The European Parliament (2019–2024) Draft Report started by declaring that EU finances are in a critical stage wherein the future of EU policies and the confidence of Europeans and investors in the Union will be severely harmed by a lack of change.
In other words, the European Union’s yearly budget, estimated to be 170 billion euros ($185 billion), could be financed by new taxes on cryptocurrency holdings and other assets.
Lawmakers propose the implementation of a European tax on digital assets, the proceeds of which would be added as a new own resource to the European budget; they emphasised that the global crypto market, since the 2008 financial crisis, has been expanding quickly (but unsteadily), with a capitalisation of up to EUR 2 trillion in May 2021.
The good part is that given their high mobility and cross-border component, The European Parliament Draft Report considered crypto assets increasingly being seen as legitimate means of payment and a component of investment strategies. In this regard, it is stressed that a European tax on crypto assets would promote the emergence of a harmonised tax framework for crypto assets and be more consistent with the cross-border nature of the crypto asset.
The European Parliament also focuses on the fact that there are many possible taxation options for crypto assets, including a tax on capital gains from crypto asset activities (based on a uniform levy rate for all EU Member States), a tax on crypto asset transactions, or a tax on mining and trading crypto assets determined according to their electricity consumption and environmental impact; calls on the Commission to assess the impact of these options on the European crypto asset market, to estimate the impact of each option.
The European Commission proposed new guidelines in December last year to allow tax authorities to share information about a crypto investor’s holdings. However, national governments still have the final say on what and how much to tax.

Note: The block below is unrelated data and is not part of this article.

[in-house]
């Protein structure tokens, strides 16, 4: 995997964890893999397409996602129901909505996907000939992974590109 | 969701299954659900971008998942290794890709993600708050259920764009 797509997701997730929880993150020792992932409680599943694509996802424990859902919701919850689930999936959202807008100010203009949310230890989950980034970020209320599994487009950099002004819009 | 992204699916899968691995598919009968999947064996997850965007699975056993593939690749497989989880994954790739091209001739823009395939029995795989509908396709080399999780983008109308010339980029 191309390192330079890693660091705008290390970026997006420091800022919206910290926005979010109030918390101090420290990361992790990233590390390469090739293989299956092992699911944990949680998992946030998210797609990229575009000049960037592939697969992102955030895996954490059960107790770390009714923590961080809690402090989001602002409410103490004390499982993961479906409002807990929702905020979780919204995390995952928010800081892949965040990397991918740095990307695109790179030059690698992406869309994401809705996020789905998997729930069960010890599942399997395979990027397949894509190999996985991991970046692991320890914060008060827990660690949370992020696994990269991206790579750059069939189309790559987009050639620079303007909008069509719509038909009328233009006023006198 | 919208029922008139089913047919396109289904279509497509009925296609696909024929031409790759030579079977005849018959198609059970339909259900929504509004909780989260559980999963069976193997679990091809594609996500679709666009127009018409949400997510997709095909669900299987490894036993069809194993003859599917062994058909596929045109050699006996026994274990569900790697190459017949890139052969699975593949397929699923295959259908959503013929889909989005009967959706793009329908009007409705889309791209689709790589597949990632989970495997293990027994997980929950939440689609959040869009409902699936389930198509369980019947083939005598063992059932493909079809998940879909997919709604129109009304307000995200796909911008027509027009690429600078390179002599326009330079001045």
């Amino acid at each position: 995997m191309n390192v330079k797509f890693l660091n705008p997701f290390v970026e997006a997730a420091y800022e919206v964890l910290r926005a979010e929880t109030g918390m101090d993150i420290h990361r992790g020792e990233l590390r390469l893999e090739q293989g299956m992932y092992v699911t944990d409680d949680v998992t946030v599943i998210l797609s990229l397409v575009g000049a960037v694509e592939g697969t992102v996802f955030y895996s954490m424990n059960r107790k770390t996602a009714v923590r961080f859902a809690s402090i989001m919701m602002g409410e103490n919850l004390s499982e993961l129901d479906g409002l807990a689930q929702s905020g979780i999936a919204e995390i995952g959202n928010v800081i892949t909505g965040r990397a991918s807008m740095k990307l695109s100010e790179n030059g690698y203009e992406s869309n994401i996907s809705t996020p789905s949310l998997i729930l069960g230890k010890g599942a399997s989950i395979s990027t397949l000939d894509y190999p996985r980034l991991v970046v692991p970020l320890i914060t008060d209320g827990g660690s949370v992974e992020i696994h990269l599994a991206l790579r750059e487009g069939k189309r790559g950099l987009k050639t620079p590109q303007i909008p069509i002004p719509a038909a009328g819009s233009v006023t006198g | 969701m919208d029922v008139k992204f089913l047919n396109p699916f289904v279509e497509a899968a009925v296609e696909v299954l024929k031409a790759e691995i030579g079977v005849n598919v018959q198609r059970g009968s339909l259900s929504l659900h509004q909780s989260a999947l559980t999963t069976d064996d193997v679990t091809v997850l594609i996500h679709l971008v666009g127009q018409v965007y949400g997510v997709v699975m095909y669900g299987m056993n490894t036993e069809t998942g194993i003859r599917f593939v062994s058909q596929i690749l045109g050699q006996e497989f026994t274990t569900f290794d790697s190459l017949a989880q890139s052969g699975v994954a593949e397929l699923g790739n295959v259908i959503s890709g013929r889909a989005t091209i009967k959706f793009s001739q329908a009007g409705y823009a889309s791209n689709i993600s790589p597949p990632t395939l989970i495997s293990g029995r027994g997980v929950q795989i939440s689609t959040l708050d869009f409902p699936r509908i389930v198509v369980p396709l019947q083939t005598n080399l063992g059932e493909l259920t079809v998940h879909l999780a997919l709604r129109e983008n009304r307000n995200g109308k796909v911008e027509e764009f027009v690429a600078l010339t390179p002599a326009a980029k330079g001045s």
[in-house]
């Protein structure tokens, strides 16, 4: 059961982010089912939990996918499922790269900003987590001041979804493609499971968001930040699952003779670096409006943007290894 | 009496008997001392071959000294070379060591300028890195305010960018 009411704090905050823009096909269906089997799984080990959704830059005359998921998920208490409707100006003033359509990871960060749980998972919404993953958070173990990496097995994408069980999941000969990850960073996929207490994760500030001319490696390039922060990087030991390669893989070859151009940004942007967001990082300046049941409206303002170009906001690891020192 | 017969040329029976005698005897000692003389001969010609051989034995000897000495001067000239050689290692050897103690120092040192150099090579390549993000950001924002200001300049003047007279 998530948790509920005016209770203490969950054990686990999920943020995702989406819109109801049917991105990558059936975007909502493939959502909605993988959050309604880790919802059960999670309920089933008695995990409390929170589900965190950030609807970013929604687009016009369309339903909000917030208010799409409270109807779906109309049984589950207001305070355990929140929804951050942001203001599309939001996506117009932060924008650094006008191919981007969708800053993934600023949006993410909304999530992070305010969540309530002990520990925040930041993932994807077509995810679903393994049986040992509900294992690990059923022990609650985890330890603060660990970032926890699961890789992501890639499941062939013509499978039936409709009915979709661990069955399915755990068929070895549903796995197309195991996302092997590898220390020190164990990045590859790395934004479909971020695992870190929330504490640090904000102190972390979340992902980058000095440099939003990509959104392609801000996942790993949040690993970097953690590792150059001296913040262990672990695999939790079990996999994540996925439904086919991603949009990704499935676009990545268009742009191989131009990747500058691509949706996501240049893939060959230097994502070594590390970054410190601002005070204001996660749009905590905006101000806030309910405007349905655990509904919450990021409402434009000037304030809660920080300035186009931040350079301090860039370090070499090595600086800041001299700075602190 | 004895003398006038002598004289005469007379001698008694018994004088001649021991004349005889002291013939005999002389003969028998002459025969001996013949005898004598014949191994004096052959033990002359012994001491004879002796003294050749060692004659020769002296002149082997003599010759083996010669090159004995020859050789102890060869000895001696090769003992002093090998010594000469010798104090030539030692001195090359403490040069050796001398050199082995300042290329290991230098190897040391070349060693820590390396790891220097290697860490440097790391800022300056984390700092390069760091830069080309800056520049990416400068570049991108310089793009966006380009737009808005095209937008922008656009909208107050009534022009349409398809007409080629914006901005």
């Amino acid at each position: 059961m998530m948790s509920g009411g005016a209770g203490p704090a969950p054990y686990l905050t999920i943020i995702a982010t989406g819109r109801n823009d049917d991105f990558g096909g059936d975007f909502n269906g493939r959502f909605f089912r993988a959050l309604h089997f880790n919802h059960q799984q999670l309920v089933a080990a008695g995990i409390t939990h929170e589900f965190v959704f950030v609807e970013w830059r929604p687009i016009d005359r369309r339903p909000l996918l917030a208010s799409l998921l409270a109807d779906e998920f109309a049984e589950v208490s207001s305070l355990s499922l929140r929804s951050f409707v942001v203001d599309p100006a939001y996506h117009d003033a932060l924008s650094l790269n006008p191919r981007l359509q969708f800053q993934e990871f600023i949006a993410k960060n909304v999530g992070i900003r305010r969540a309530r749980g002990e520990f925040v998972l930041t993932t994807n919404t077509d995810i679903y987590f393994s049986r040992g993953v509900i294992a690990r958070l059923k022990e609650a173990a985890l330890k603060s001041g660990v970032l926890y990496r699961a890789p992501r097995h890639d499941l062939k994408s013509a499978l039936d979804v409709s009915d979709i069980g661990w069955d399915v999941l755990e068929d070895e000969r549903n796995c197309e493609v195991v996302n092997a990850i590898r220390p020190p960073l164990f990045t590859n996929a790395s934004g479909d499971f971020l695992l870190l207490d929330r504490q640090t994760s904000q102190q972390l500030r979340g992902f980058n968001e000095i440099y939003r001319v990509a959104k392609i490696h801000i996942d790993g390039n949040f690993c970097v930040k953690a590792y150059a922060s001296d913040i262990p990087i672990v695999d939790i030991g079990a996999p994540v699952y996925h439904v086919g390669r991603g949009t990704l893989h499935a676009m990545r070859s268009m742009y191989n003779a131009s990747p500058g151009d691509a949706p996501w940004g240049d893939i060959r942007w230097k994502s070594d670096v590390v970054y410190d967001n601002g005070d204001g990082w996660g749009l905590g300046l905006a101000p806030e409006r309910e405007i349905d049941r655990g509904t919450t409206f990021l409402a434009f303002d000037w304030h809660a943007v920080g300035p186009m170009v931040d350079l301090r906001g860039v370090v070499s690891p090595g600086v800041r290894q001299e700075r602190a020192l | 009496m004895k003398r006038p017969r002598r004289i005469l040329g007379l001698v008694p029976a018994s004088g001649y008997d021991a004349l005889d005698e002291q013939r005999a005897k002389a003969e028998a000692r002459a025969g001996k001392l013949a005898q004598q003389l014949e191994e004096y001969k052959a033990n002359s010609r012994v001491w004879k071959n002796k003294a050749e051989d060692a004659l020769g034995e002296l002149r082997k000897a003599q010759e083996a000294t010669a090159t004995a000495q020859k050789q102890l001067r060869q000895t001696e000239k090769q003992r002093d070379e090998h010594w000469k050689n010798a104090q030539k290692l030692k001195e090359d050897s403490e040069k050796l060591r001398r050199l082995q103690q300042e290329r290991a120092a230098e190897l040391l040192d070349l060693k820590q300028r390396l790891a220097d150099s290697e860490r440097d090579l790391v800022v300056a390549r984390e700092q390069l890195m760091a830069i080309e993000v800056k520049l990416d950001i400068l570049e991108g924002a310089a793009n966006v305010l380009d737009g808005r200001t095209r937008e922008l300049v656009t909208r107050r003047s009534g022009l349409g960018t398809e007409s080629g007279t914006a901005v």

The report can be amended by committee members until February 2nd. In actuality, the 705 members of the parliament have little influence over tax rules because they are typically adopted unanimously by the 27 national finance ministers of the Union.
EU Legislators Place New Requirements on Banks’ Holding Cryptocurrencies
The Economic and Monetary Affairs Committee of the European Parliament voted to put stringent regulations on banks wishing to hold cryptocurrency.
According to Reuters, an amendment to a measure governing financial capital requirements for traditional institutions was sneaked in before the vote and suggested that banks apply a risk-weighting of 1,250% to exposures to crypto-assets.
This means that banks will need to be able to cover a shortfall with capital reserves and not be able to develop leverage when the laws take effect. The Basel Committee on Banking Supervision, which establishes global banking regulations, advocated the % as the highest level of securitisation. Basel III changes.
The new proposal further specifies that the European Commission should examine whether a dedicated prudential approach for crypto assets would be necessary and propose, if suitable, a legislative proposal for this purpose.
~ By Jordano M. Z. ~